Paper at Nordic Games Conference. u Tampere, Finland. Psychological emotion theory and media studies approach to catalog the emotions games achieve.
So can games tap into nice emotions as well as the not-so-nice ones?
In emotion theory there are four sorts to explore:
prospect-based emotions: tied to an event.
Attribution: related tot he emotions of others
fortunes of others: empathy and altruism
Attraction: likes and dislikes
Prospect-based; Zuma… sense of satisfaction. Narrative events in Final Fantasy.
Attribution: emotions of other characters in the game world. Ico, “save the princess” sorts of thing, the whole premise of the game is that you want to remedy the emotion the victim is feeling.
Fortunes of others is where it gets interesting. eliciting sympathy and altruism towards other characters. Animal Crossing, for example, sending gifts. Portal and the companion cube may be the same thing… the object helps us develop a sense of sympathy in the same way as the characters in Animal Crossing.
Attraction: the idea that the aesthetics of the environment cause emotions, like Katamari or unfriendly, like in Silent Hill…
Most games we see privilege the first two, that’s what we do well and pursue most frequently. There’s unexplored design space in the other two, especially in the fotunes of others.
Takeaway: empathy, altruism, and so on can benefit ANy sort of game. How do you make you rplayers want to be nice to the characters in the game?
#6: it takes ten hours of gameplay for women to play witht he same spatial attention skill as men.
U Toronto, part of an NSF grant, how do we get more women into science, math, etc. Videogames were part of their experimentation.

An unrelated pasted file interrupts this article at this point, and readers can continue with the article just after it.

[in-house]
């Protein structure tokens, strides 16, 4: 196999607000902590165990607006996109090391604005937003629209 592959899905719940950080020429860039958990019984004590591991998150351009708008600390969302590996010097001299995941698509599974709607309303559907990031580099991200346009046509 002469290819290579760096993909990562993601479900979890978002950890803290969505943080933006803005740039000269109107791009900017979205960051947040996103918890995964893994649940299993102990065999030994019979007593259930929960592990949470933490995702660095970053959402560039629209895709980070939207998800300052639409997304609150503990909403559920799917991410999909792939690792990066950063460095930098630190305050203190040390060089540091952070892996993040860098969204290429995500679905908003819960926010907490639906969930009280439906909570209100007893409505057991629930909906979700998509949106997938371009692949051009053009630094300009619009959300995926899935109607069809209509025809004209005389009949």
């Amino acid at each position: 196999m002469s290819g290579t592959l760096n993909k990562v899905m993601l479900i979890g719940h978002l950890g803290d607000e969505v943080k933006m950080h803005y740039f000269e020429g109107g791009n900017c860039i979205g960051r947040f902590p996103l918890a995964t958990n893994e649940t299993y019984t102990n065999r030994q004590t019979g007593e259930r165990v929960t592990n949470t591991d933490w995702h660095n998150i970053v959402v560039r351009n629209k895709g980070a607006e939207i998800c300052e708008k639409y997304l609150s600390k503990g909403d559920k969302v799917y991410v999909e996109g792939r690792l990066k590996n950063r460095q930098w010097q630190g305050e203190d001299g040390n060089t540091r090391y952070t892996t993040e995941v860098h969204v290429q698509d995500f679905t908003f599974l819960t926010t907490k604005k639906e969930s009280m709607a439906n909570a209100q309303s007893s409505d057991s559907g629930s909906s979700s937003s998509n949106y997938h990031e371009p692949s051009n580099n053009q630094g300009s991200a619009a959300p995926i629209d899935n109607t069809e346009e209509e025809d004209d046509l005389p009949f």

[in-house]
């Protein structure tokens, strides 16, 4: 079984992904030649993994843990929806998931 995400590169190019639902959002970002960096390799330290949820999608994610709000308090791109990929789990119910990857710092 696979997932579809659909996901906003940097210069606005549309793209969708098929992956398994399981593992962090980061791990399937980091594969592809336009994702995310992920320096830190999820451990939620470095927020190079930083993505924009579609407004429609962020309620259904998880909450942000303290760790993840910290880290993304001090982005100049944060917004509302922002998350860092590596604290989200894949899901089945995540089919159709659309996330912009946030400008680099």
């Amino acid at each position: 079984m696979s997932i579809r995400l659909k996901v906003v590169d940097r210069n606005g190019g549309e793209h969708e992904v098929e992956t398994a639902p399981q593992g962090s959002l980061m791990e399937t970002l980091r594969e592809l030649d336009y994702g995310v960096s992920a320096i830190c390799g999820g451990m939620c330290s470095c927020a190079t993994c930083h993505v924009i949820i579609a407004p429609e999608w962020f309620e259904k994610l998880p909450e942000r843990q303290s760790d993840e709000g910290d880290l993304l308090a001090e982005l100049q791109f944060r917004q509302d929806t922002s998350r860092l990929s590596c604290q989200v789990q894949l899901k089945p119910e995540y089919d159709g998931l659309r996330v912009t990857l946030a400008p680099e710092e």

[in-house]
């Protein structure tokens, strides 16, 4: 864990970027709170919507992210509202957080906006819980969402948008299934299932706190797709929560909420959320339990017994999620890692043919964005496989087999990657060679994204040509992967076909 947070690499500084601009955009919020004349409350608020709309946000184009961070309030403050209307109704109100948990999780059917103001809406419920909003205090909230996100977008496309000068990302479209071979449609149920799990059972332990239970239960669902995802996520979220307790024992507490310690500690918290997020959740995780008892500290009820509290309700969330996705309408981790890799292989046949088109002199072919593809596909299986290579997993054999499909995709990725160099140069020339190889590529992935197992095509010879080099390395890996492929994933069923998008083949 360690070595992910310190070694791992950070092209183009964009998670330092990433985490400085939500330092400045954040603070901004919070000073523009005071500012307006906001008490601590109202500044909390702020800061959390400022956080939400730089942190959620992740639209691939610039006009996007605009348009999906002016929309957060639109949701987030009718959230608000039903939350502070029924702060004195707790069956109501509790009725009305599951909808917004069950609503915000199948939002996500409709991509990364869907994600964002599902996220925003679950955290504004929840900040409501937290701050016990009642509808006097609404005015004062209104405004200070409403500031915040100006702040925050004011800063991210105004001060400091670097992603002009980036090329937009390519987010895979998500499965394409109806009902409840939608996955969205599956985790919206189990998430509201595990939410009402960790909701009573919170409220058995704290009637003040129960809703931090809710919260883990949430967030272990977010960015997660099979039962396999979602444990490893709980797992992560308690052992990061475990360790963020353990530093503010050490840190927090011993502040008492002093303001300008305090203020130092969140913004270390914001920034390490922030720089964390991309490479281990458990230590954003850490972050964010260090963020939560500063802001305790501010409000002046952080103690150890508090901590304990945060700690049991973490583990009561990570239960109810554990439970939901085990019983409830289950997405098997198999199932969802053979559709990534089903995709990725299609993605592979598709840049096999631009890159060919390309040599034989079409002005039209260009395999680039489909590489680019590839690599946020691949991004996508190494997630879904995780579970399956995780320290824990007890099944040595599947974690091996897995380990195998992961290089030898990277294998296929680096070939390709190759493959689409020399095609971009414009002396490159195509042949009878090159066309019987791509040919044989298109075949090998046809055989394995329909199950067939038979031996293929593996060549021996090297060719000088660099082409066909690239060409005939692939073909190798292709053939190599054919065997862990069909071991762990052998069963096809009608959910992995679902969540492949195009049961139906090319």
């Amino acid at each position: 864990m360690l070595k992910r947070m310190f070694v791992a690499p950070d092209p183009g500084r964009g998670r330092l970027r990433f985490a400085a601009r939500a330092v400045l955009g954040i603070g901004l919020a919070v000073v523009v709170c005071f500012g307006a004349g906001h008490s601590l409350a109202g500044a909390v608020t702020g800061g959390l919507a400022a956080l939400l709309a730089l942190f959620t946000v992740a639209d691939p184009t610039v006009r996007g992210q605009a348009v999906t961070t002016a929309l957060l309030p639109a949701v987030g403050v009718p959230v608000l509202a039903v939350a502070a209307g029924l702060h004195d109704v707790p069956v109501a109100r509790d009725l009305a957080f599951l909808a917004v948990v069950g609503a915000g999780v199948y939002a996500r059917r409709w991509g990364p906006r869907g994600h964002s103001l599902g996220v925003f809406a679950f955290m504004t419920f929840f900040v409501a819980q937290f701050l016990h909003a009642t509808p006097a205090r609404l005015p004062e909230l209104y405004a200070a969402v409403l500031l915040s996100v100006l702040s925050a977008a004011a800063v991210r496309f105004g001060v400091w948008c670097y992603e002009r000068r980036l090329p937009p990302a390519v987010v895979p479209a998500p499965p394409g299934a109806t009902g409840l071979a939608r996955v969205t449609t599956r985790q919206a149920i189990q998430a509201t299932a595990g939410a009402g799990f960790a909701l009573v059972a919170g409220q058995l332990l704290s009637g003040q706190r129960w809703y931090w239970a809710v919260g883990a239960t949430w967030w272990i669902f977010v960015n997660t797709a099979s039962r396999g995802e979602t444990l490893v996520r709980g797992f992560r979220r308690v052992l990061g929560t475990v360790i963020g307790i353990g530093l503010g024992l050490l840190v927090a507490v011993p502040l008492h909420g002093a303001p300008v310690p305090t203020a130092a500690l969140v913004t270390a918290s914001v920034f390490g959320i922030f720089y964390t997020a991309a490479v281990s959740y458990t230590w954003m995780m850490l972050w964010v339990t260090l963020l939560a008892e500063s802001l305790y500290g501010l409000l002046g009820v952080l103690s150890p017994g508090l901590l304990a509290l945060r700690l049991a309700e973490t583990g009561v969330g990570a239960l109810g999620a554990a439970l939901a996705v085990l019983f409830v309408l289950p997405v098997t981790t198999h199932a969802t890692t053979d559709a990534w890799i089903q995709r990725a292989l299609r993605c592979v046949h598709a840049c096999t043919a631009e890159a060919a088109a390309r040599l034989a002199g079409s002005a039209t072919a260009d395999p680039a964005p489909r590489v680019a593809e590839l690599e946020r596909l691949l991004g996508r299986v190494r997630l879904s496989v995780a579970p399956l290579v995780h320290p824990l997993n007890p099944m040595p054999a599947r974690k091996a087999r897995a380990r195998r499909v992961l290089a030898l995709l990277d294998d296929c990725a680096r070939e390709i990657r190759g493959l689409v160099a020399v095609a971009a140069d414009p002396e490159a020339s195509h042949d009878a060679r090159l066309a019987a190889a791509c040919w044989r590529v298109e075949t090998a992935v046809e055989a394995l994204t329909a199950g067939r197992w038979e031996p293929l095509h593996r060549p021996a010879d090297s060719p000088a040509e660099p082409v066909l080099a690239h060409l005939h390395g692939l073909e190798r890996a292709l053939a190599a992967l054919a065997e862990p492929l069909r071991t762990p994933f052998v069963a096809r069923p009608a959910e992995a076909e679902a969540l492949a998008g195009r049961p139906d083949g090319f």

They did a first experiment where they looked at field of view tasks, etc. Gamers vs nongamers, and they found gamers were better than nongamers. Then they recruited men and women to play videogamnes. Control group used 3d puzzle game, and the other group used Medal of Honor Pacific assault, and they tested them at the start and end.
They were looking at spatialattention, what you bring to the process of rotating and locating on a screen.
In the pretest women did not score as well, which is consistent with past findings. And the end, women had gained more, and had almost equalled the men — to a non-statistically significant level. Five months later they tested them again, and they had maintained the ability.
Takeaway’; Women can excel at spatial attention gameif you give them the time to learn. How can you get new gamers to invest 10 hours in your game while they improve?
#5: The exit screen matters.
Every year we identify one piece of the game that is undertheorized and underdesigned. In the first downlaod it was failure. Last year it was what happens when you die. This year it was the exit screen.
World-renowned architect, dean at grad school of architecture at Columbia. Took what he knows about real-world space and wrote an essay about how to better design the exit in a game space using the theory of architecture.
“Are you sure you want to quit?” — almost like the game has concern for us at the momentof leaving. in Daikatana it was “Are you broken?” The only real risk is to leave the game.
“Game space is a space defined by the complete occupation of our sense and attention.” — quote from the essay. “Game space is the only space that mobile phones and emails don’t reach. There are no messages from another world because when you are in the game you are in another world.” So he is defining game space as what real world space used to be. In RL today we are in multiple spaces all the time.
Exiting a game is not like turning off a tv or closing a book.
The abruptness reveals how deeply immersed we have been. So the moment of exit needs to ne dramatic and noticeable.